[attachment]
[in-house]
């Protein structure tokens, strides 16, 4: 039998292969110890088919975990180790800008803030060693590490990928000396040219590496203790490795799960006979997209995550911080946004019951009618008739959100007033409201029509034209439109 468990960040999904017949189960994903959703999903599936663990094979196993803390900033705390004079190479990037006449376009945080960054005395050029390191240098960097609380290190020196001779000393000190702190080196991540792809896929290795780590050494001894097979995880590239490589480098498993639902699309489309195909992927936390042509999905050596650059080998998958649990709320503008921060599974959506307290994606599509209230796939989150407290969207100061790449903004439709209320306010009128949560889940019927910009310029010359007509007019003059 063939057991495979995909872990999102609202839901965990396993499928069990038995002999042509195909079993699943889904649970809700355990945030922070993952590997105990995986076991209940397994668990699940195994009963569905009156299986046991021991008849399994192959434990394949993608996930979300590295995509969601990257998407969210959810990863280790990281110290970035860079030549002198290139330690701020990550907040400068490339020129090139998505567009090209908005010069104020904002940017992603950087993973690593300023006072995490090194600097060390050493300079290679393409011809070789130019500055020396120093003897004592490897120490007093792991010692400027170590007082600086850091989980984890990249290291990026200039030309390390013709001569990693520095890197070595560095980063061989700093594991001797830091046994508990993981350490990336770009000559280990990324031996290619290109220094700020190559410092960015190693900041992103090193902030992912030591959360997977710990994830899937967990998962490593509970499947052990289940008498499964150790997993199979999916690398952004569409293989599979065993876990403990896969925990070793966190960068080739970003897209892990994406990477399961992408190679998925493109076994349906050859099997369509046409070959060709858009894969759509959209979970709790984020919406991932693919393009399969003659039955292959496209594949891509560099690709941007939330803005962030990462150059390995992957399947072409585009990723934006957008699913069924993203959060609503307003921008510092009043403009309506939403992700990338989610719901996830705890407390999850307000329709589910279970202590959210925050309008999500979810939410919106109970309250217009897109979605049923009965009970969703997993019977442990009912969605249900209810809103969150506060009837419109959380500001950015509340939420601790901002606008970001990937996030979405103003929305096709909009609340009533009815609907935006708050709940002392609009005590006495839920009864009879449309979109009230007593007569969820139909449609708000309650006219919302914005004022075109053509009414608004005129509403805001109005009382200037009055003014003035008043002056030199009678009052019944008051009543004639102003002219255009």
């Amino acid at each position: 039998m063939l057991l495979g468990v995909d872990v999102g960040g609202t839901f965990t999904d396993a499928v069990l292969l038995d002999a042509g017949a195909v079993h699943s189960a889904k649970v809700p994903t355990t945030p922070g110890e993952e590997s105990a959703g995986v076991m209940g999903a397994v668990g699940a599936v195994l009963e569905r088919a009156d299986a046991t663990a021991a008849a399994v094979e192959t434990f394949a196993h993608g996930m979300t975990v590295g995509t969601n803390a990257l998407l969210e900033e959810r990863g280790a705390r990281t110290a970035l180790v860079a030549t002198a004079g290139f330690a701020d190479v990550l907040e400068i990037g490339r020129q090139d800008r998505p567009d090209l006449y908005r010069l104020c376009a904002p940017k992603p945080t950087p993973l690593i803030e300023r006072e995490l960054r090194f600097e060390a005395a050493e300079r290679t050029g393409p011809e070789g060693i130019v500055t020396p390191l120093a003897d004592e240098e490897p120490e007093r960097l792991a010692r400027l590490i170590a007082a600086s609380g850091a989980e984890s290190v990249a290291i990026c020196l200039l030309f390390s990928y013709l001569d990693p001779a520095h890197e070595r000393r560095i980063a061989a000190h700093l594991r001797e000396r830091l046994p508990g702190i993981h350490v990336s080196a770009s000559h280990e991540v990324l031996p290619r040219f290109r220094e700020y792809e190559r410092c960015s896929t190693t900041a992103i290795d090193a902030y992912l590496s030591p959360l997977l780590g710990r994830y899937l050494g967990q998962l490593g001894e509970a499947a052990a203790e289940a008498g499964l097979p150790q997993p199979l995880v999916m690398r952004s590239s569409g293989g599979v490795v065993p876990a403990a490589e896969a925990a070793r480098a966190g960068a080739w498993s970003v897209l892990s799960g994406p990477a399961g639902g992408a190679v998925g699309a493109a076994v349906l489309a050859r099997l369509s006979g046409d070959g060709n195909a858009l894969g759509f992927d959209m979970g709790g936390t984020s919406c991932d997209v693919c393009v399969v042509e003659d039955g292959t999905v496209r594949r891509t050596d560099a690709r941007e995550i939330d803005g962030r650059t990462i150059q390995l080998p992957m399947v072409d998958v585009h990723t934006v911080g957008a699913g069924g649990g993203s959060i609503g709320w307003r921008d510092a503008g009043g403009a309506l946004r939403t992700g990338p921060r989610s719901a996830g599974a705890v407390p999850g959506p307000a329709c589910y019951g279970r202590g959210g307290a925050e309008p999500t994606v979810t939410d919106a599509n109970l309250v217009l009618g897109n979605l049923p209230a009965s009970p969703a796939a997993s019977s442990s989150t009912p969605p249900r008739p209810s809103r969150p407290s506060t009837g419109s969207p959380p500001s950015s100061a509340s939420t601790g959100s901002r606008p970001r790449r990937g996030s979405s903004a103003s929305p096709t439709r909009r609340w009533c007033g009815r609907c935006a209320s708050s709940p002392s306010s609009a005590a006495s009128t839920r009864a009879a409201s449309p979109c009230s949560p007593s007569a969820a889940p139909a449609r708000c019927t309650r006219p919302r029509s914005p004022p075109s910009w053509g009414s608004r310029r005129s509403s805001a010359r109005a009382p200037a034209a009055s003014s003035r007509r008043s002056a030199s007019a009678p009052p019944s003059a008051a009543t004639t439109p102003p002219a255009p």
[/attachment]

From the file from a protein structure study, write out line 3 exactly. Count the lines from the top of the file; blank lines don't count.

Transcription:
């Amino acid at each position: 039998m063939l057991l495979g468990v995909d872990v999102g960040g609202t839901f965990t999904d396993a499928v069990l292969l038995d002999a042509g017949a195909v079993h699943s189960a889904k649970v809700p994903t355990t945030p922070g110890e993952e590997s105990a959703g995986v076991m209940g999903a397994v668990g699940a599936v195994l009963e569905r088919a009156d299986a046991t663990a021991a008849a399994v094979e192959t434990f394949a196993h993608g996930m979300t975990v590295g995509t969601n803390a990257l998407l969210e900033e959810r990863g280790a705390r990281t110290a970035l180790v860079a030549t002198a004079g290139f330690a701020d190479v990550l907040e400068i990037g490339r020129q090139d800008r998505p567009d090209l006449y908005r010069l104020c376009a904002p940017k992603p945080t950087p993973l690593i803030e300023r006072e995490l960054r090194f600097e060390a005395a050493e300079r290679t050029g393409p011809e070789g060693i130019v500055t020396p390191l120093a003897d004592e240098e490897p120490e007093r960097l792991a010692r400027l590490i170590a007082a600086s609380g850091a989980e984890s290190v990249a290291i990026c020196l200039l030309f390390s990928y013709l001569d990693p001779a520095h890197e070595r000393r560095i980063a061989a000190h700093l594991r001797e000396r830091l046994p508990g702190i993981h350490v990336s080196a770009s000559h280990e991540v990324l031996p290619r040219f290109r220094e700020y792809e190559r410092c960015s896929t190693t900041a992103i290795d090193a902030y992912l590496s030591p959360l997977l780590g710990r994830y899937l050494g967990q998962l490593g001894e509970a499947a052990a203790e289940a008498g499964l097979p150790q997993p199979l995880v999916m690398r952004s590239s569409g293989g599979v490795v065993p876990a403990a490589e896969a925990a070793r480098a966190g960068a080739w498993s970003v897209l892990s799960g994406p990477a399961g639902g992408a190679v998925g699309a493109a076994v349906l489309a050859r099997l369509s006979g046409d070959g060709n195909a858009l894969g759509f992927d959209m979970g709790g936390t984020s919406c991932d997209v693919c393009v399969v042509e003659d039955g292959t999905v496209r594949r891509t050596d560099a690709r941007e995550i939330d803005g962030r650059t990462i150059q390995l080998p992957m399947v072409d998958v585009h990723t934006v911080g957008a699913g069924g649990g993203s959060i609503g709320w307003r921008d510092a503008g009043g403009a309506l946004r939403t992700g990338p921060r989610s719901a996830g599974a705890v407390p999850g959506p307000a329709c589910y019951g279970r202590g959210g307290a925050e309008p999500t994606v979810t939410d919106a599509n109970l309250v217009l009618g897109n979605l049923p209230a009965s009970p969703a796939a997993s019977s442990s989150t009912p969605p249900r008739p209810s809103r969150p407290s506060t009837g419109s969207p959380p500001s950015s100061a509340s939420t601790g959100s901002r606008p970001r790449r990937g996030s979405s903004a103003s929305p096709t439709r909009r609340w009533c007033g009815r609907c935006a209320s708050s709940p002392s306010s609009a005590a006495s009128t839920r009864a009879a409201s449309p979109c009230s949560p007593s007569a969820a889940p139909a449609r708000c019927t309650r006219p919302r029509s914005p004022p075109s910009w053509g009414s608004r310029r005129s509403s805001a010359r109005a009382p200037a034209a009055s003014s003035r007509r008043s002056a030199s007019a009678p009052p019944s003059a008051a009543t004639t439109p102003p002219a255009p």